Acknowledging the strong need for science to be reestablished in society and to engage stakeholders, the Institute for Historical Research of the National Hellenic Research Foundation and the Laboratory of Science Education, Epistemology and Educational Technology (ASEL) of the University of Athens, have joined efforts to launch the History, Philosophy and Didactics of Science Programme (HPDST) and accomplish their goal through state of the art research, using an interdisciplinary approach.

For the past 16 years, the HPDST team has developed into one of the most promising of its kind in SE Europe bringing ambitious projects to life. One of its most acclaimed works is The Narses Project, aiming to map the relationship between sciences and religions from the 4th c. AD to the 20th c. in Southeastern Europe and East Mediterranean. Funded by the National Strategic Reference Framework (ESPA), the project raised the “Needham question” of why certain societies instead of others develop a more systematic scientific practice, and related it to the connecting bond between science and religion. In its search, it focused on social formations where Eastern Christianity was the dominant religious tradition with the purpose to fill an important gap in the historiography of science: while huge literature exists on the relationship between science and religion in the context of Western Christianity, there is almost a void when it comes to the Byzantium, the Ottoman Empire and the Balkan states, marked by Eastern Orthodox Christianity.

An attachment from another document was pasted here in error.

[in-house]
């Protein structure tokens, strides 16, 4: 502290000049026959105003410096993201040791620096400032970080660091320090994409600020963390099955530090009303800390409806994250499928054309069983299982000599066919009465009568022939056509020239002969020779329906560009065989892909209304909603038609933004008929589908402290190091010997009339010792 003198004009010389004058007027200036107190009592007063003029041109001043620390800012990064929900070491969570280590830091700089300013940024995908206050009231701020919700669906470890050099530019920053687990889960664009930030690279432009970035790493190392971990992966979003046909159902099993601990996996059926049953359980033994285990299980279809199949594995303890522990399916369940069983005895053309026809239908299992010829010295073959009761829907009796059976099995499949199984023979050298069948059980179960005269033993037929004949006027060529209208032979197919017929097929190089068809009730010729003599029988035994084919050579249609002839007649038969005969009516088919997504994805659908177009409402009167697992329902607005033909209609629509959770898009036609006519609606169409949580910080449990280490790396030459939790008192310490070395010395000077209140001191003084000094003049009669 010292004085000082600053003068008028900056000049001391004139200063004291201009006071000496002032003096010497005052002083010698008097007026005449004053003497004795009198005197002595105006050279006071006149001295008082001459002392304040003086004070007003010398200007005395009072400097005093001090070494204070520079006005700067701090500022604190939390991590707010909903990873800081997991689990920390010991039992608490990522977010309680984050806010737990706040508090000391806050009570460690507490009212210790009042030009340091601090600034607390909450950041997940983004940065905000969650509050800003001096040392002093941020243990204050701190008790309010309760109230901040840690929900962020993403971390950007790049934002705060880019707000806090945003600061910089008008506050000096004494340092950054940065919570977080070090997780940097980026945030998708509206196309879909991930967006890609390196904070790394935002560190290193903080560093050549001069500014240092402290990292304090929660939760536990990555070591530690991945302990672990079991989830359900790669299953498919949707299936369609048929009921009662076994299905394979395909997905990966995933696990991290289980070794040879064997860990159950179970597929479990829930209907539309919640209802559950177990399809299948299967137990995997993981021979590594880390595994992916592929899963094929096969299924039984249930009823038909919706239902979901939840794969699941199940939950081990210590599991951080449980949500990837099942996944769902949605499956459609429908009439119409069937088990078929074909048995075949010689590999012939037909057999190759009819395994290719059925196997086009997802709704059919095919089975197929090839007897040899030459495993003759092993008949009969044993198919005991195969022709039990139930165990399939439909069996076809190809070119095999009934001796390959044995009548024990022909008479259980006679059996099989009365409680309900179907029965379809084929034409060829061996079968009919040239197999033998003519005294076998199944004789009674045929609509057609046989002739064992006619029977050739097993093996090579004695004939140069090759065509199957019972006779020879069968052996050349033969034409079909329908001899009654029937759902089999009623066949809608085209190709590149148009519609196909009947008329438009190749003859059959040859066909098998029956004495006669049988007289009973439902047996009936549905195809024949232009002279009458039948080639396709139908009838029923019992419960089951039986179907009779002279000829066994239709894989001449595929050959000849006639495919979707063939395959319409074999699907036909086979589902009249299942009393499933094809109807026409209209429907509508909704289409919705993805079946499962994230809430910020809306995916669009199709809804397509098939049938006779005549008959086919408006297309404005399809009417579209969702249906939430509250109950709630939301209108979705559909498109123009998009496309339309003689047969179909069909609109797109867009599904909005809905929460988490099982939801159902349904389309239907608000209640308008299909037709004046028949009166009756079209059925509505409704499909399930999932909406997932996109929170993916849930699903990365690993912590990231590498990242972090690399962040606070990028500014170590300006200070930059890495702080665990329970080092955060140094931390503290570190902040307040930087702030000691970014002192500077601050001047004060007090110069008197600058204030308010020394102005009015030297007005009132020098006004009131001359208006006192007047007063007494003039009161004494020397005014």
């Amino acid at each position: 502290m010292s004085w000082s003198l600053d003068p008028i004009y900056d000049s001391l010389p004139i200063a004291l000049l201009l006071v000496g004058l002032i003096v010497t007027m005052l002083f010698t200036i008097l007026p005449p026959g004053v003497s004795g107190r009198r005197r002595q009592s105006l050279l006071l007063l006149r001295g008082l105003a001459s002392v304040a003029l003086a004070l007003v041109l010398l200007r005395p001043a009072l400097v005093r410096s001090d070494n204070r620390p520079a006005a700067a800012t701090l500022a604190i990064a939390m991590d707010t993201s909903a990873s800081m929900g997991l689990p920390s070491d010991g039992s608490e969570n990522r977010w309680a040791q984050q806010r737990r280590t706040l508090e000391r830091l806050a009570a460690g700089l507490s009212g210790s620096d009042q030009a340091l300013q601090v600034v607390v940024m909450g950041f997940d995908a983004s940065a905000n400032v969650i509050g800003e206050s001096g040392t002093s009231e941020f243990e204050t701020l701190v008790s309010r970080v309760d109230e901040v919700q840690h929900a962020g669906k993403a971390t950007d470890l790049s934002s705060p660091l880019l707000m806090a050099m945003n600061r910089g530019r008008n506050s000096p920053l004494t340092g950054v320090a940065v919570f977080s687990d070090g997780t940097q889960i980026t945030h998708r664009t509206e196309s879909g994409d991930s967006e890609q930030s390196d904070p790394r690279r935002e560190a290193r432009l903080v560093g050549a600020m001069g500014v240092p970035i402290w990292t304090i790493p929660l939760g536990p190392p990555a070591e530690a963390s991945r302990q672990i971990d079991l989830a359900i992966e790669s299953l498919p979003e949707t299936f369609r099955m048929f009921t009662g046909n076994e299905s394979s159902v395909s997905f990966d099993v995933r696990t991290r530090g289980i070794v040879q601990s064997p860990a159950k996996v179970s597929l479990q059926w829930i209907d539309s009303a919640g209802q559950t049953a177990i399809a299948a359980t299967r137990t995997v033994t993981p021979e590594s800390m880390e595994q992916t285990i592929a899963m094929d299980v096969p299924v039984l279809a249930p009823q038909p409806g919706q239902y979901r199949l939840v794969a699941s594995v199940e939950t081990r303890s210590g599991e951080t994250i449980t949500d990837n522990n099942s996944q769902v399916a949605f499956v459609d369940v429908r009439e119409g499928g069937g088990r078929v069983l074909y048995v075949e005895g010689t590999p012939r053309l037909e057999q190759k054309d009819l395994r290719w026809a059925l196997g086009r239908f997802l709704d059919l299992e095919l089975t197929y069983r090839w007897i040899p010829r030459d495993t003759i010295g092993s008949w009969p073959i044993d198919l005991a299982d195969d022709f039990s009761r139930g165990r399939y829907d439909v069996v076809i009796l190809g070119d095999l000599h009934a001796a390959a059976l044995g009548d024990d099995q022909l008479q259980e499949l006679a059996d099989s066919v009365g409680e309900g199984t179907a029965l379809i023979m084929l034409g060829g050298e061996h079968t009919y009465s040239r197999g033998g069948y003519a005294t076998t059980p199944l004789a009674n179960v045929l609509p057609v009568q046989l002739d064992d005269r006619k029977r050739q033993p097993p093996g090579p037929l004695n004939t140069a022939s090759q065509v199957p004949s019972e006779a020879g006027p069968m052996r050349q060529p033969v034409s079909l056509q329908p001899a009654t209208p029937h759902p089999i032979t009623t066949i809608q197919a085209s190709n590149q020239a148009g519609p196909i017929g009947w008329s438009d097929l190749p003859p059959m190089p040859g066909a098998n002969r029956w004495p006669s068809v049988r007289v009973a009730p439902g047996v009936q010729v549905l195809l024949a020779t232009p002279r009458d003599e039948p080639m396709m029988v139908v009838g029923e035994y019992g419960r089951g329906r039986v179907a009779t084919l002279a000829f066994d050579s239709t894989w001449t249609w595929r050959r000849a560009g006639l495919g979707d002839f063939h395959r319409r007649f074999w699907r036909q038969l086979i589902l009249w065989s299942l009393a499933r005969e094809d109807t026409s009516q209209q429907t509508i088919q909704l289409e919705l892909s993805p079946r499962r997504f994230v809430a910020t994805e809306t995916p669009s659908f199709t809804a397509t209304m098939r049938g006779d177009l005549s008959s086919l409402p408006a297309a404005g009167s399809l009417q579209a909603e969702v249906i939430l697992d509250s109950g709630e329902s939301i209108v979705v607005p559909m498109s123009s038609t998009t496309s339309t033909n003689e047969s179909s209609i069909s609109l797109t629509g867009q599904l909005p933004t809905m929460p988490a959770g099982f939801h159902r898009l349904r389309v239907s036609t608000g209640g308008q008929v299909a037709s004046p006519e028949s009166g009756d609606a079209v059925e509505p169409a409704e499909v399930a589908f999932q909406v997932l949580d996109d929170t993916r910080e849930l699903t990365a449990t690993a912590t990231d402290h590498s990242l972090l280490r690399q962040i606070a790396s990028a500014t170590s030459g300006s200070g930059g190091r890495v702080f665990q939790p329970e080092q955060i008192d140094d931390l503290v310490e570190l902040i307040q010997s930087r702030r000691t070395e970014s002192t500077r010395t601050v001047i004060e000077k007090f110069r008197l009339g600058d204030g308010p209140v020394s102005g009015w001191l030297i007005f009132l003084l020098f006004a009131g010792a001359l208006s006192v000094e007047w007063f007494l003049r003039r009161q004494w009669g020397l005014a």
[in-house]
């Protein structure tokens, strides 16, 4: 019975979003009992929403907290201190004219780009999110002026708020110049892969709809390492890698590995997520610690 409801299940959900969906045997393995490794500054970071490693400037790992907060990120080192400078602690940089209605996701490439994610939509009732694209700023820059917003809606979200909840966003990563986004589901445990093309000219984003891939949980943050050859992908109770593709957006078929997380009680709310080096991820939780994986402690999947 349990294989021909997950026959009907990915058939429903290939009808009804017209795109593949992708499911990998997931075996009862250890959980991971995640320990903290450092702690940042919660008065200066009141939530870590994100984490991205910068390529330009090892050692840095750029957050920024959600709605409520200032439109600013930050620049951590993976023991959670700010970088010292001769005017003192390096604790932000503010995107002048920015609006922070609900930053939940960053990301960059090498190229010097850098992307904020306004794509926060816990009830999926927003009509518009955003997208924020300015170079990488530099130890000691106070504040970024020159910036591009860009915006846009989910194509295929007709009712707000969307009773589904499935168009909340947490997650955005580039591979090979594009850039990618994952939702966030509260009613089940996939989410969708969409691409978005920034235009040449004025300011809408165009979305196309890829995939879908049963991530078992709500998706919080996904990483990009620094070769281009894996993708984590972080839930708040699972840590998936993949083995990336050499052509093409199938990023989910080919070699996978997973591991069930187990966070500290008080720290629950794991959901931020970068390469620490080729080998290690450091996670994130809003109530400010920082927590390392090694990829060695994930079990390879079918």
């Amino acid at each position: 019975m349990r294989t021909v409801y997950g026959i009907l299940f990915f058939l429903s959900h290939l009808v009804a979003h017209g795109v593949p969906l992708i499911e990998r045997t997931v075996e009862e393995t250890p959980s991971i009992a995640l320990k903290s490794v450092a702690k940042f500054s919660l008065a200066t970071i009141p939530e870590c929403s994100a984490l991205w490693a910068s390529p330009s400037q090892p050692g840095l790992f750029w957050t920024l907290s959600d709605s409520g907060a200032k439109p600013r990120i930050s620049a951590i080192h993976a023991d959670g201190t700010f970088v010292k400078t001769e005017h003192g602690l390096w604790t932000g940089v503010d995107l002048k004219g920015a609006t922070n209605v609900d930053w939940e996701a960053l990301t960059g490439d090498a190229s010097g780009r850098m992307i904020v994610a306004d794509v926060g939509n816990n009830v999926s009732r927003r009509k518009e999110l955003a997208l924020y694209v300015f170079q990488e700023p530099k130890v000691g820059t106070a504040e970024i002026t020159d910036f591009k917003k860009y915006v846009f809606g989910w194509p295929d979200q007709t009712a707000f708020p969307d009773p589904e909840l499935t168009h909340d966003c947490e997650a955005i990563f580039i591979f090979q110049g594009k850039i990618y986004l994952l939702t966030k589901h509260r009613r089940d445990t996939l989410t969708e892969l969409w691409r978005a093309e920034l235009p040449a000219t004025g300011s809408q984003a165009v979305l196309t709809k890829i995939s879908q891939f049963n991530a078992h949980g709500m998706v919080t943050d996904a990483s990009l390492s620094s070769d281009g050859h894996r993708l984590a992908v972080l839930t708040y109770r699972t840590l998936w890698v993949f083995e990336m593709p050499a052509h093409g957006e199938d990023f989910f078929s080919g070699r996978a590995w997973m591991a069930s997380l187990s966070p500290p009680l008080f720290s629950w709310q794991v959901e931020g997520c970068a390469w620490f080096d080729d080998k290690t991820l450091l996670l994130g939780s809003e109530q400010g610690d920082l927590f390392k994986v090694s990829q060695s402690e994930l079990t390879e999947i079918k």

For this goal, NARSES collected, examined and catalogued the religious texts on nature, the scientific texts evincing theology, and the canonical texts on knowledge and sciences from 4th century AD to the 20th century in Southeastern Europe and the East Mediterranean. The project also mapped the complexity of the sciences-religion relationship, the Eastern Christianity groups active in debates on nature, and the institutions responsible for the production and negotiation of knowledge about nature and God. Within the scope of the project’s activities, interdisciplinary research, networks, seminars and conferences have been organized for the training of young scholars on sciences and religions in SE Europe and the East Mediterranean. One such event was the International Conference “Science & Religion” that took place in Athens last September (3 – 5 September 2015), highlighting interdisciplinary research to reveal unknown dimensions of the science-religion relationship, with major implications for the historiography of science, developed with reference to both Western and Eastern European societies.

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The NARSES project lasted from November 2012 to November 2015 and was presented last month at the Faculty of Social Theology of the University of Athens. Its implementation opened a new research field, constituting solid ground for the further development of research for the whole of Eastern Europe and interdisciplinary comparative studies on science and religions between East and West. It will also contribute to the dialogue between societies with different cultural histories and traditions.